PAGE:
The judge's move also provided another challenge. Remember what I said about her finding the defense attorneys had provided ineffective assistance? She didn't actually find that, and to understand why you need to remember the two-part test for ineffective assistance the Supreme Court laid down in Strickland v. Washington in 1984: the defendant must show that the defense attorney's performance was deficient -- below the normative standard for counsel -- and that he was prejudiced by it, that is, that there is a reasonable likelihood that the outcome would have been different if counsel had performed effectively. The problem here is obvious: while the judge could find counsels' performance was deficient, she couldn't make a finding of prejudice and declare a mistrial, because until you get the result, you don't know whether the defendant has been prejudiced. He could wind up being acquitted, or it could turn out in the context of a full trial that the statements at issue were irrelevant.
I'm guessing here, but I'd bet the judge wouldn't have done this in, to use my previous analogy, a drug trafficking trial or other relatively ordinary case. Review for ineffective assistance is fairly deferential in those cases. It's not in death penalty cases; about a third of the reversals are for that reason. The judge probably figured there was no chance this case was going to get all the way through the multiple levels of review that a capital cases receive, and she was probably right.
The result is largely dictated by the Magistrate's conclusion that "the 'manifest necessity' standard cannot be interpreted literally." Translation: it means something else, in this situation, a "'high degree' of necessity." (The easier way to do this would've been to just say that "manifest" means "high degree," and call it a day. After all, what is the "literal" interpretation of "manifest"? ) There are some standards here, though, besides semantic flexibility; there's a cite to one case which notes that suggests a "sliding scale of scrutiny" (which will also be a new ride at Cedar Park next year), where "the strictest scrutiny is employed when the mistrial was premised on bad-faith conduct by the judge or prosecutor, and the most relaxed scrutiny is employed when the mistrial was premised on a deadlocked jury." No bad faith by judge or prosecutor, so Round 1 goes to the State.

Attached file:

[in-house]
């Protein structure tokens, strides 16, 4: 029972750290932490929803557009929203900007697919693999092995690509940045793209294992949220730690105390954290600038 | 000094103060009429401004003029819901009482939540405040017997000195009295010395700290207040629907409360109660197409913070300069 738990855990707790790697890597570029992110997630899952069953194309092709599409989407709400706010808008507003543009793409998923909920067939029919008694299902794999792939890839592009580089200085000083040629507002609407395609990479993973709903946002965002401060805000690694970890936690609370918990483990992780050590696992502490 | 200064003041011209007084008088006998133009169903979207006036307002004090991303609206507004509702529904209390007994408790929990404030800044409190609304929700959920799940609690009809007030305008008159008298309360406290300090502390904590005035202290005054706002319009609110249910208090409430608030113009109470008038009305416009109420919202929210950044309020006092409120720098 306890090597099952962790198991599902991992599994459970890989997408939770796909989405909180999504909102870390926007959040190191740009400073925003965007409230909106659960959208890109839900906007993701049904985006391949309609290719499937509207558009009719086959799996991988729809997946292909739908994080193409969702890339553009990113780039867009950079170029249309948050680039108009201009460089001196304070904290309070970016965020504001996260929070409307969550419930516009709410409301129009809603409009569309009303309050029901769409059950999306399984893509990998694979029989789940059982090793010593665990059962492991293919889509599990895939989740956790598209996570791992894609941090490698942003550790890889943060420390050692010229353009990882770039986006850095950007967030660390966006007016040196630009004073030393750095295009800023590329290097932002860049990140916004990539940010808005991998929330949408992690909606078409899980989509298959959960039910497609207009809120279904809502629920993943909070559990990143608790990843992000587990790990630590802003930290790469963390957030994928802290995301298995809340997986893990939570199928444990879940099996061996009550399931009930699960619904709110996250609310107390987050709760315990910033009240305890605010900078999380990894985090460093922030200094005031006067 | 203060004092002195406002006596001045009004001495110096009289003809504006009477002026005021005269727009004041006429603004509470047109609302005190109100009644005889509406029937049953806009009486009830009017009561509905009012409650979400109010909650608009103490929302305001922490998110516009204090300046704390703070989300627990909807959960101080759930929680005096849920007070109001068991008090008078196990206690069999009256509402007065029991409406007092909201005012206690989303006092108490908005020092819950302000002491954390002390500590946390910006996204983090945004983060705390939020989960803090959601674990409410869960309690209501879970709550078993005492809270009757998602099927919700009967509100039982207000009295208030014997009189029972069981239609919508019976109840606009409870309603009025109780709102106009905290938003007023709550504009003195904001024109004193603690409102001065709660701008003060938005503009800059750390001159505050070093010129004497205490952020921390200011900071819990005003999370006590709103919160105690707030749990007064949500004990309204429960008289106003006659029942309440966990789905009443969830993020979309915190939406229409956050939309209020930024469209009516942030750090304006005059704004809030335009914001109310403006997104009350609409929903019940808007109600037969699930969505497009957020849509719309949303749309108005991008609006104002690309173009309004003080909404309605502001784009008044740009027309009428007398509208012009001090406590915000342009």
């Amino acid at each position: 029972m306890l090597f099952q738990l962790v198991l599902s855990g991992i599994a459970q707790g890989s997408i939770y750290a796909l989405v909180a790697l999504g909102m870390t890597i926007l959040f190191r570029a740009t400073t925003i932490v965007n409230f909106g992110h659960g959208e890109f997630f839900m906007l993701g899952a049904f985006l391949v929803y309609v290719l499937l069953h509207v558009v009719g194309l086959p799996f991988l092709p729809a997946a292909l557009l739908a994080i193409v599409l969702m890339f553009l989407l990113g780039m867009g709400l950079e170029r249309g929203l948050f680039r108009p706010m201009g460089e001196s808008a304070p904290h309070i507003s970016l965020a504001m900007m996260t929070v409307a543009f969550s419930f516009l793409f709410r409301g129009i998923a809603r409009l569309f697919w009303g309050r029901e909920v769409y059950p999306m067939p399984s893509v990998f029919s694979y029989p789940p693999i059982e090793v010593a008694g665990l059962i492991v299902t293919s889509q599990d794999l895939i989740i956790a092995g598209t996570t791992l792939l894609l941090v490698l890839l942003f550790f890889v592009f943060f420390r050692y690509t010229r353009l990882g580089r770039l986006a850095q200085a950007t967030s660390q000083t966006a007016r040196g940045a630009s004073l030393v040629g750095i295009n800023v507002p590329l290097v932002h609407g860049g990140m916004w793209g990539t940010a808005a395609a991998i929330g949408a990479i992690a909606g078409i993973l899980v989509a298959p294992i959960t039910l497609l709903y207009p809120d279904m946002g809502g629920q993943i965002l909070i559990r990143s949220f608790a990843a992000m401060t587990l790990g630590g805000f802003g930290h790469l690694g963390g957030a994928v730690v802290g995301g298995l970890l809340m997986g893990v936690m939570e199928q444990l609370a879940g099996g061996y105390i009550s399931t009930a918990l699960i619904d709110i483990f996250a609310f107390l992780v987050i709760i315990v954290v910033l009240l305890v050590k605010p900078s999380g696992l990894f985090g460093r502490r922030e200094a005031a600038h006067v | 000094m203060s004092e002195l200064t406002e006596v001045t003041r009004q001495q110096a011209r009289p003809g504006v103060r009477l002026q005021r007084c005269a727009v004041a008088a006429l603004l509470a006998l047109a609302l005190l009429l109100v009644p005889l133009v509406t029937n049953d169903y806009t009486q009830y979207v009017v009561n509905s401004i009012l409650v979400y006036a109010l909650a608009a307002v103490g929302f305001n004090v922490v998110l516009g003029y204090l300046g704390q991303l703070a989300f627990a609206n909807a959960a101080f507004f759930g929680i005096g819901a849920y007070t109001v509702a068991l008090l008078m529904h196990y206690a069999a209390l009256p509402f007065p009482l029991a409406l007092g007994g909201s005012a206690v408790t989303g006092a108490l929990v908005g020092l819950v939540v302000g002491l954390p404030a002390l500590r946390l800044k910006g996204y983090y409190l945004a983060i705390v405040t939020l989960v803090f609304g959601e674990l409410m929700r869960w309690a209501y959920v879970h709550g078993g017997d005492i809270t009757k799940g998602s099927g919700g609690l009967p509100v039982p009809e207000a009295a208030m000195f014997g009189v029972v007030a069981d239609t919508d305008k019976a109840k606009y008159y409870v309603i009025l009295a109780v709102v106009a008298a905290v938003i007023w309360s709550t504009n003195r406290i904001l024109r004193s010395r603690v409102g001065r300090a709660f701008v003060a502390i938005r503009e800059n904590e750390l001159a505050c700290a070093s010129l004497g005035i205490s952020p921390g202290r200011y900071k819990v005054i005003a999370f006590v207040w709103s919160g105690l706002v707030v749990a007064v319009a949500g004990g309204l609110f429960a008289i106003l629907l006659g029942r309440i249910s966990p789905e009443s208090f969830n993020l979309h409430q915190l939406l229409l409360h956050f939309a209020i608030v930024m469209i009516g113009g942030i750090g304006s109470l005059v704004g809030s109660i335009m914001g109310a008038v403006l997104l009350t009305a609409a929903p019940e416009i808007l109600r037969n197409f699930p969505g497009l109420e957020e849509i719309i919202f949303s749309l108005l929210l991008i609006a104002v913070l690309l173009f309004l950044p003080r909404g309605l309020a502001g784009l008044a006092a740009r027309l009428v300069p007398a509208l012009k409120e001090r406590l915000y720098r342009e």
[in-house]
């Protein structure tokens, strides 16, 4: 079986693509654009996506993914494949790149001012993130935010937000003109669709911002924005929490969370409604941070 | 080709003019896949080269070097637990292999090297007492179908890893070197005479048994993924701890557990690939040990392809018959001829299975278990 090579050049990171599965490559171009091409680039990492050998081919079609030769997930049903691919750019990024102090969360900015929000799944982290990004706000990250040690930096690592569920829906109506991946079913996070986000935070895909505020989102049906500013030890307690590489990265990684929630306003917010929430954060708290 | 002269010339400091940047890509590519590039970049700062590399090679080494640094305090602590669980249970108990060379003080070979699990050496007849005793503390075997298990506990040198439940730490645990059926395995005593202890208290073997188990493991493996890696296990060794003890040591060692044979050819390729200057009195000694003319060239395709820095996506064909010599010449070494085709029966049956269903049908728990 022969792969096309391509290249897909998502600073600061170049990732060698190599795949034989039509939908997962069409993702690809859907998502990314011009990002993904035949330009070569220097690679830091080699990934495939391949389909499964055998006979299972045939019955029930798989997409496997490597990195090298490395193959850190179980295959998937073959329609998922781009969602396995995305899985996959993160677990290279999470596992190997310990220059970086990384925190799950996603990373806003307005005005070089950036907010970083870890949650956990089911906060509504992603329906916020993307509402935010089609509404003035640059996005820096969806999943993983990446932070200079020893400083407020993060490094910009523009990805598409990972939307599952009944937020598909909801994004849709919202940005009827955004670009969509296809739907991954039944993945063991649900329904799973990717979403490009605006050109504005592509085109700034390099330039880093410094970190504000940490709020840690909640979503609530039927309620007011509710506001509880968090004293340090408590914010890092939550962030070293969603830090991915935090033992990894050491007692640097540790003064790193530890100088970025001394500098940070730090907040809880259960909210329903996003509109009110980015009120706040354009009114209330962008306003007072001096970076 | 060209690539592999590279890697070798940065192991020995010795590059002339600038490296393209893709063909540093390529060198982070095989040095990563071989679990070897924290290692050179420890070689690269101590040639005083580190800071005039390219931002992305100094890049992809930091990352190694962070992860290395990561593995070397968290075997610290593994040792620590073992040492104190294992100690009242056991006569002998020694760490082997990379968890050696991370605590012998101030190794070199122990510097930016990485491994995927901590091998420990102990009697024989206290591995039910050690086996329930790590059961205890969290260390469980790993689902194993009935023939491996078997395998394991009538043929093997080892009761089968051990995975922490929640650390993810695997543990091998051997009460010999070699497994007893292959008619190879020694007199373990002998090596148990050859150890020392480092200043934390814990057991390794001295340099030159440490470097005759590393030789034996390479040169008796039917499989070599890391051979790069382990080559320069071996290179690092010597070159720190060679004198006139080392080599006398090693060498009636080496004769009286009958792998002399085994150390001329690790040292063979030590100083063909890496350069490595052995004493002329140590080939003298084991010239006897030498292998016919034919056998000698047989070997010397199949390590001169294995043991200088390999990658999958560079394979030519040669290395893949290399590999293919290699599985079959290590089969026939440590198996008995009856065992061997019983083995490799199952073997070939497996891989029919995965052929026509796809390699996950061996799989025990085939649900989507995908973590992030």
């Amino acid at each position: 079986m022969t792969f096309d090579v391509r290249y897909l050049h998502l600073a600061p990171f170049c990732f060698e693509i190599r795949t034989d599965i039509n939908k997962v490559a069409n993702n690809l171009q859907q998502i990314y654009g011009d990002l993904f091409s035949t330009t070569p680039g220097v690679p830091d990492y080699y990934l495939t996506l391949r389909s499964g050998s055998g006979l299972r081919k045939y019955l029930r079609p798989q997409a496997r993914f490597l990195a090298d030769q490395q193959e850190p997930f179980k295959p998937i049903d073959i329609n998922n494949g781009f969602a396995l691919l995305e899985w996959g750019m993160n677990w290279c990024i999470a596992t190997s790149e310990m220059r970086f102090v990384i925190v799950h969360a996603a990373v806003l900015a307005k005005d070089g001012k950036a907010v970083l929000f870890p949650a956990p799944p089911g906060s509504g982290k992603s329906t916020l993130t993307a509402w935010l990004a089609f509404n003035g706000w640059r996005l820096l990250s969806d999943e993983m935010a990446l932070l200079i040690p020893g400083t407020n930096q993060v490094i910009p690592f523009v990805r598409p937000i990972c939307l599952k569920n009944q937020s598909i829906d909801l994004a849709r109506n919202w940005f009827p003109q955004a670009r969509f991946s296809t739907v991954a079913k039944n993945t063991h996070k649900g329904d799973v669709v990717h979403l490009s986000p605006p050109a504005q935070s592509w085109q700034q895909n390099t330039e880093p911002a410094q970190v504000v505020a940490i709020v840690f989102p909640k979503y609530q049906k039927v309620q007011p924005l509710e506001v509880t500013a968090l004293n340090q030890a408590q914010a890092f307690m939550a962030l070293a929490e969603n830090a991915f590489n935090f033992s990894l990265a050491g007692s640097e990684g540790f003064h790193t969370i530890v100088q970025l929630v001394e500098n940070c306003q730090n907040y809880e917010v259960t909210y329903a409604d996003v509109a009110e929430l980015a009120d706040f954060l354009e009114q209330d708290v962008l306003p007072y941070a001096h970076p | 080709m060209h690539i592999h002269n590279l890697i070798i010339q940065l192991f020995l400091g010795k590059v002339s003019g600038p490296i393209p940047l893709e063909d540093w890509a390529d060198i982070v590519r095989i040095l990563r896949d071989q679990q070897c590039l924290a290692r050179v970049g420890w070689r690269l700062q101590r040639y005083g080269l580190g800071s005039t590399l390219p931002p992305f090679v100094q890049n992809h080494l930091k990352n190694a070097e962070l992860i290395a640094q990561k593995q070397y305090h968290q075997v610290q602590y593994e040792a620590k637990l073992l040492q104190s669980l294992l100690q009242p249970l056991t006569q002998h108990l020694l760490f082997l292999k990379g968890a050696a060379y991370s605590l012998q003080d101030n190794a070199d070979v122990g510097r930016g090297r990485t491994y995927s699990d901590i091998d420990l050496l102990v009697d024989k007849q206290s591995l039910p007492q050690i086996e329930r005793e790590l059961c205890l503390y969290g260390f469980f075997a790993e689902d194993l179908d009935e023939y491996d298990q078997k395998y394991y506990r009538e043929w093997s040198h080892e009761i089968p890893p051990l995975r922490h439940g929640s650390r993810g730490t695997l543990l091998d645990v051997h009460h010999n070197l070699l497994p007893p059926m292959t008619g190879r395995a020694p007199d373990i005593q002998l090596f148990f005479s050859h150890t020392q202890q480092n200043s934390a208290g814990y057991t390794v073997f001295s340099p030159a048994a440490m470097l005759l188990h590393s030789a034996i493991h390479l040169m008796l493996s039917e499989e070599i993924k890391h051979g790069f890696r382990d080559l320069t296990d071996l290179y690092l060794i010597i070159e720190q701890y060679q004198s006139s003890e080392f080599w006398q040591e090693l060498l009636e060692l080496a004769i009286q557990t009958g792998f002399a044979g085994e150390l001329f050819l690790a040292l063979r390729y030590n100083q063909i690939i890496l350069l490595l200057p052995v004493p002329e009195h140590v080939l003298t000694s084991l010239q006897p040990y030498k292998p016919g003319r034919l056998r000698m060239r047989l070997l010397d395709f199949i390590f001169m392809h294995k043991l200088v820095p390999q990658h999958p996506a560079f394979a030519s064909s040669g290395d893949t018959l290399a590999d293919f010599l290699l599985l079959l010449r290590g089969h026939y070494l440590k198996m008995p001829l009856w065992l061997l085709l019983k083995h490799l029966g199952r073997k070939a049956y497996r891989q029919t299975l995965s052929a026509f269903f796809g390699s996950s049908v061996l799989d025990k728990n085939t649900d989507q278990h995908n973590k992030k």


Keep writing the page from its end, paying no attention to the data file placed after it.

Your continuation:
Round 2 is on whether counsel's performance was deficient, and given the deferential standard of review, abuse of discretion, the State brings that one home, too.
The big fight is over the issue of whether the attorney's performance prejudiced Donaldson, and, as I explained above, that issue was pre-empted by the fact that the declaration of the mistrial prevented an "outcome" by which prejudice could be measured. Donaldson argues for "a hard and fast rule prohibiting the sua sponte declaration of a mistrial due to counsel's deficient performance until the final verdict," but the magistrate finds that impractical. The court's opinion comes to the same conclusion, but is stronger and more developed on this issue.
I've come across numerous cases where the judge was confronted with issues of ineffective assistance during trial, such as the "My Cousin Vinnie" case discussed here or the one I mentioned here. Donaldson could change how judges react to that. The opinion clearly indicates that a trial judge can declare a mistrial for that reason, and review on appeal is only for abuse of discretion.
One thing. Donaldson's lawyers were appointed. Neither the report nor the opinion make any reference to that, or whether a different standard would have to be utilized if counsel had been retained. I think you could make a good argument that it should, and it's something to keep in mind.